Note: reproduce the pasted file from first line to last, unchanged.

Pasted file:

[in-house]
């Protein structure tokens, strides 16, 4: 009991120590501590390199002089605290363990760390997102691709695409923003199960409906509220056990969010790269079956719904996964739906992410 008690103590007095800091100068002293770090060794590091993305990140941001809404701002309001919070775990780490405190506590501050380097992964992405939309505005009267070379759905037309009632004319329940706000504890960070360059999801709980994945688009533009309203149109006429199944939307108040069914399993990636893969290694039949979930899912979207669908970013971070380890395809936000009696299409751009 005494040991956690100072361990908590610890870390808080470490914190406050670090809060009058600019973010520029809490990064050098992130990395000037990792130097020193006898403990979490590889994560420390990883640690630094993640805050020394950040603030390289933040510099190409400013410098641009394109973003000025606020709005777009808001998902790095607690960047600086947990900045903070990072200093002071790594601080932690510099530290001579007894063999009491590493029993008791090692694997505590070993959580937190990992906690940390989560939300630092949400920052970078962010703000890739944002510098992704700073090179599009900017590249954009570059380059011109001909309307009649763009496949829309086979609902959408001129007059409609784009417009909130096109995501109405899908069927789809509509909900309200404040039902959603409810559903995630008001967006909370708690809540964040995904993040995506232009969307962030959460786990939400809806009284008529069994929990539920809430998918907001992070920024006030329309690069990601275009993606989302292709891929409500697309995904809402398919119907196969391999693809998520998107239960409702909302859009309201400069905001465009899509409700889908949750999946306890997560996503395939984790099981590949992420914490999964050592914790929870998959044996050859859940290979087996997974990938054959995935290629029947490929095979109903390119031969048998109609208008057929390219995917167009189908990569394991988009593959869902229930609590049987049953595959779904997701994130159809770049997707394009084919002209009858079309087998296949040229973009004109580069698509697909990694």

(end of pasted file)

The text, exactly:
[in-house]
């Protein structure tokens, strides 16, 4: 009991120590501590390199002089605290363990760390997102691709695409923003199960409906509220056990969010790269079956719904996964739906992410 008690103590007095800091100068002293770090060794590091993305990140941001809404701002309001919070775990780490405190506590501050380097992964992405939309505005009267070379759905037309009632004319329940706000504890960070360059999801709980994945688009533009309203149109006429199944939307108040069914399993990636893969290694039949979930899912979207669908970013971070380890395809936000009696299409751009 005494040991956690100072361990908590610890870390808080470490914190406050670090809060009058600019973010520029809490990064050098992130990395000037990792130097020193006898403990979490590889994560420390990883640690630094993640805050020394950040603030390289933040510099190409400013410098641009394109973003000025606020709005777009808001998902790095607690960047600086947990900045903070990072200093002071790594601080932690510099530290001579007894063999009491590493029993008791090692694997505590070993959580937190990992906690940390989560939300630092949400920052970078962010703000890739944002510098992704700073090179599009900017590249954009570059380059011109001909309307009649763009496949829309086979609902959408001129007059409609784009417009909130096109995501109405899908069927789809509509909900309200404040039902959603409810559903995630008001967006909370708690809540964040995904993040995506232009969307962030959460786990939400809806009284008529069994929990539920809430998918907001992070920024006030329309690069990601275009993606989302292709891929409500697309995904809402398919119907196969391999693809998520998107239960409702909302859009309201400069905001465009899509409700889908949750999946306890997560996503395939984790099981590949992420914490999964050592914790929870998959044996050859859940290979087996997974990938054959995935290629029947490929095979109903390119031969048998109609208008057929390219995917167009189908990569394991988009593959869902229930609590049987049953595959779904997701994130159809770049997707394009084919002209009858079309087998296949040229973009004109580069698509697909990694």